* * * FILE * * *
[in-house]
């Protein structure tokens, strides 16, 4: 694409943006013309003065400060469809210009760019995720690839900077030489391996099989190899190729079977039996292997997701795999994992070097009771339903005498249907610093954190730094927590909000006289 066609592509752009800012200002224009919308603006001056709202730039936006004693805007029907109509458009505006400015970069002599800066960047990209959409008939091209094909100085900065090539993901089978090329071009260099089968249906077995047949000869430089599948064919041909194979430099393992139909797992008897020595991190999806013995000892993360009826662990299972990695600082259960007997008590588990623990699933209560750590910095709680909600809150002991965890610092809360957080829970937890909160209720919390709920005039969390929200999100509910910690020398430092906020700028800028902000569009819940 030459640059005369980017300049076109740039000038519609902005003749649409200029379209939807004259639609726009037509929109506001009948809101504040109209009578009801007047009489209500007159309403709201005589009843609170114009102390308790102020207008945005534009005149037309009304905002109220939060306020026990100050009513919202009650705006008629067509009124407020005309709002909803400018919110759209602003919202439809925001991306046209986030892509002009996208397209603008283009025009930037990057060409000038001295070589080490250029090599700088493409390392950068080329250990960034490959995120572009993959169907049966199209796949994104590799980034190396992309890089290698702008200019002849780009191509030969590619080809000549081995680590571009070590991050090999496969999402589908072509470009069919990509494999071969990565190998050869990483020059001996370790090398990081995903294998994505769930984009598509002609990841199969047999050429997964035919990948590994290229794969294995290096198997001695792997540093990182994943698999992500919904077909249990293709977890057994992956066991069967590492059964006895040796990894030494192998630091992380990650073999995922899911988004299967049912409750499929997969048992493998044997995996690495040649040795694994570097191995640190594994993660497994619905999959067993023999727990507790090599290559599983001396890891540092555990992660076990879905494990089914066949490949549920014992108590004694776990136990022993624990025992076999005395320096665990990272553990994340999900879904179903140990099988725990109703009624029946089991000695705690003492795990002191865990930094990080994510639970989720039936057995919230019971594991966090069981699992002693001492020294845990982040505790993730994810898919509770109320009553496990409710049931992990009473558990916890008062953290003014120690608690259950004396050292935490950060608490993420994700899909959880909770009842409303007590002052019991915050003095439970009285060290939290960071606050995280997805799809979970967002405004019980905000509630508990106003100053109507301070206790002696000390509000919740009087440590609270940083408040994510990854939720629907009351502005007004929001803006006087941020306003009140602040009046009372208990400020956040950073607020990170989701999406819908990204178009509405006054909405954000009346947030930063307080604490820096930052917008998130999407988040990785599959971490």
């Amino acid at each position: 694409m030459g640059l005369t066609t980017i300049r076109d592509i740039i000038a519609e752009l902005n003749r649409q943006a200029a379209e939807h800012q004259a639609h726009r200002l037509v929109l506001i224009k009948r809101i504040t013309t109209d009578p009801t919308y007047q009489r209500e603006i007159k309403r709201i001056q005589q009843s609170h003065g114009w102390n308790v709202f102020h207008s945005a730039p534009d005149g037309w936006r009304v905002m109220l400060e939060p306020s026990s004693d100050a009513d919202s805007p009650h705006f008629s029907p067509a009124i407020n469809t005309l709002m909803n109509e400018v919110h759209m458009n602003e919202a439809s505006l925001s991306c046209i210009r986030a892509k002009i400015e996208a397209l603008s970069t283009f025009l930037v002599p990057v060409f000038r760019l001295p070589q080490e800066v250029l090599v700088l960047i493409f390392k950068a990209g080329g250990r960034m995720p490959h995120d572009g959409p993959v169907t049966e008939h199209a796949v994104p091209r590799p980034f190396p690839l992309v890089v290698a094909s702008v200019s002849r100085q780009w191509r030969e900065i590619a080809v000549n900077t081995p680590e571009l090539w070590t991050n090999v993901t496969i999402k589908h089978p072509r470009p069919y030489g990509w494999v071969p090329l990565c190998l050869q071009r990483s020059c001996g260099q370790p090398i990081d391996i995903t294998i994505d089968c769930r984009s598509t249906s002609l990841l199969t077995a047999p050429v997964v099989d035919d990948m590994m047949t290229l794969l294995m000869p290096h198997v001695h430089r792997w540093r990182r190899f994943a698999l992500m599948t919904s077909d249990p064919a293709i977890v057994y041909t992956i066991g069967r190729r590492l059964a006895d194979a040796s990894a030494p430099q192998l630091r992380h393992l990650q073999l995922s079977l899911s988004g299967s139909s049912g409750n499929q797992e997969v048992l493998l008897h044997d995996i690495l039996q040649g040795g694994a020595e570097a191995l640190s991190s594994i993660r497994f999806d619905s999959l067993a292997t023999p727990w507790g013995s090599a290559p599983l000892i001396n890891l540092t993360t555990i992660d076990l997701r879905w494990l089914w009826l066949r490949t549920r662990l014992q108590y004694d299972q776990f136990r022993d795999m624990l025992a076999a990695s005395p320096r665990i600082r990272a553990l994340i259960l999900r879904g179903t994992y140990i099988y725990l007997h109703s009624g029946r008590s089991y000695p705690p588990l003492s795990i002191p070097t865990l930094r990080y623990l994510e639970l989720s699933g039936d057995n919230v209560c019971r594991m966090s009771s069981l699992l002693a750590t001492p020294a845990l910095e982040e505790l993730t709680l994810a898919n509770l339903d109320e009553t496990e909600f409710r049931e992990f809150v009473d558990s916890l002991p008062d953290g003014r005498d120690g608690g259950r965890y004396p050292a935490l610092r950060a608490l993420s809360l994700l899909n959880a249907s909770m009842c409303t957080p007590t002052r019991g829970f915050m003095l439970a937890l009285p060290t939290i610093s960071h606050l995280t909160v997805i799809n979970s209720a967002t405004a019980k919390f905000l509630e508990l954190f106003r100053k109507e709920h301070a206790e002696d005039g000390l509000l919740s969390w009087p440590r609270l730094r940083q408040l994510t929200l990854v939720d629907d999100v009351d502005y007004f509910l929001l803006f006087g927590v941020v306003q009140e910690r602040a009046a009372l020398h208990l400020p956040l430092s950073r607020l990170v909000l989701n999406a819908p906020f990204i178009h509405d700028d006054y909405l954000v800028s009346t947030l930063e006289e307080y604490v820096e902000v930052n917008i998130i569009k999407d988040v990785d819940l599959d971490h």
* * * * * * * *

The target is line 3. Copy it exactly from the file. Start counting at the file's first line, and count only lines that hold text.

């Amino acid at each position: 694409m030459g640059l005369t066609t980017i300049r076109d592509i740039i000038a519609e752009l902005n003749r649409q943006a200029a379209e939807h800012q004259a639609h726009r200002l037509v929109l506001i224009k009948r809101i504040t013309t109209d009578p009801t919308y007047q009489r209500e603006i007159k309403r709201i001056q005589q009843s609170h003065g114009w102390n308790v709202f102020h207008s945005a730039p534009d005149g037309w936006r009304v905002m109220l400060e939060p306020s026990s004693d100050a009513d919202s805007p009650h705006f008629s029907p067509a009124i407020n469809t005309l709002m909803n109509e400018v919110h759209m458009n602003e919202a439809s505006l925001s991306c046209i210009r986030a892509k002009i400015e996208a397209l603008s970069t283009f025009l930037v002599p990057v060409f000038r760019l001295p070589q080490e800066v250029l090599v700088l960047i493409f390392k950068a990209g080329g250990r960034m995720p490959h995120d572009g959409p993959v169907t049966e008939h199209a796949v994104p091209r590799p980034f190396p690839l992309v890089v290698a094909s702008v200019s002849r100085q780009w191509r030969e900065i590619a080809v000549n900077t081995p680590e571009l090539w070590t991050n090999v993901t496969i999402k589908h089978p072509r470009p069919y030489g990509w494999v071969p090329l990565c190998l050869q071009r990483s020059c001996g260099q370790p090398i990081d391996i995903t294998i994505d089968c769930r984009s598509t249906s002609l990841l199969t077995a047999p050429v997964v099989d035919d990948m590994m047949t290229l794969l294995m000869p290096h198997v001695h430089r792997w540093r990182r190899f994943a698999l992500m599948t919904s077909d249990p064919a293709i977890v057994y041909t992956i066991g069967r190729r590492l059964a006895d194979a040796s990894a030494p430099q192998l630091r992380h393992l990650q073999l995922s079977l899911s988004g299967s139909s049912g409750n499929q797992e997969v048992l493998l008897h044997d995996i690495l039996q040649g040795g694994a020595e570097a191995l640190s991190s594994i993660r497994f999806d619905s999959l067993a292997t023999p727990w507790g013995s090599a290559p599983l000892i001396n890891l540092t993360t555990i992660d076990l997701r879905w494990l089914w009826l066949r490949t549920r662990l014992q108590y004694d299972q776990f136990r022993d795999m624990l025992a076999a990695s005395p320096r665990i600082r990272a553990l994340i259960l999900r879904g179903t994992y140990i099988y725990l007997h109703s009624g029946r008590s089991y000695p705690p588990l003492s795990i002191p070097t865990l930094r990080y623990l994510e639970l989720s699933g039936d057995n919230v209560c019971r594991m966090s009771s069981l699992l002693a750590t001492p020294a845990l910095e982040e505790l993730t709680l994810a898919n509770l339903d109320e009553t496990e909600f409710r049931e992990f809150v009473d558990s916890l002991p008062d953290g003014r005498d120690g608690g259950r965890y004396p050292a935490l610092r950060a608490l993420s809360l994700l899909n959880a249907s909770m009842c409303t957080p007590t002052r019991g829970f915050m003095l439970a937890l009285p060290t939290i610093s960071h606050l995280t909160v997805i799809n979970s209720a967002t405004a019980k919390f905000l509630e508990l954190f106003r100053k109507e709920h301070a206790e002696d005039g000390l509000l919740s969390w009087p440590r609270l730094r940083q408040l994510t929200l990854v939720d629907d999100v009351d502005y007004f509910l929001l803006f006087g927590v941020v306003q009140e910690r602040a009046a009372l020398h208990l400020p956040l430092s950073r607020l990170v909000l989701n999406a819908p906020f990204i178009h509405d700028d006054y909405l954000v800028s009346t947030l930063e006289e307080y604490v820096e902000v930052n917008i998130i569009k999407d988040v990785d819940l599959d971490h």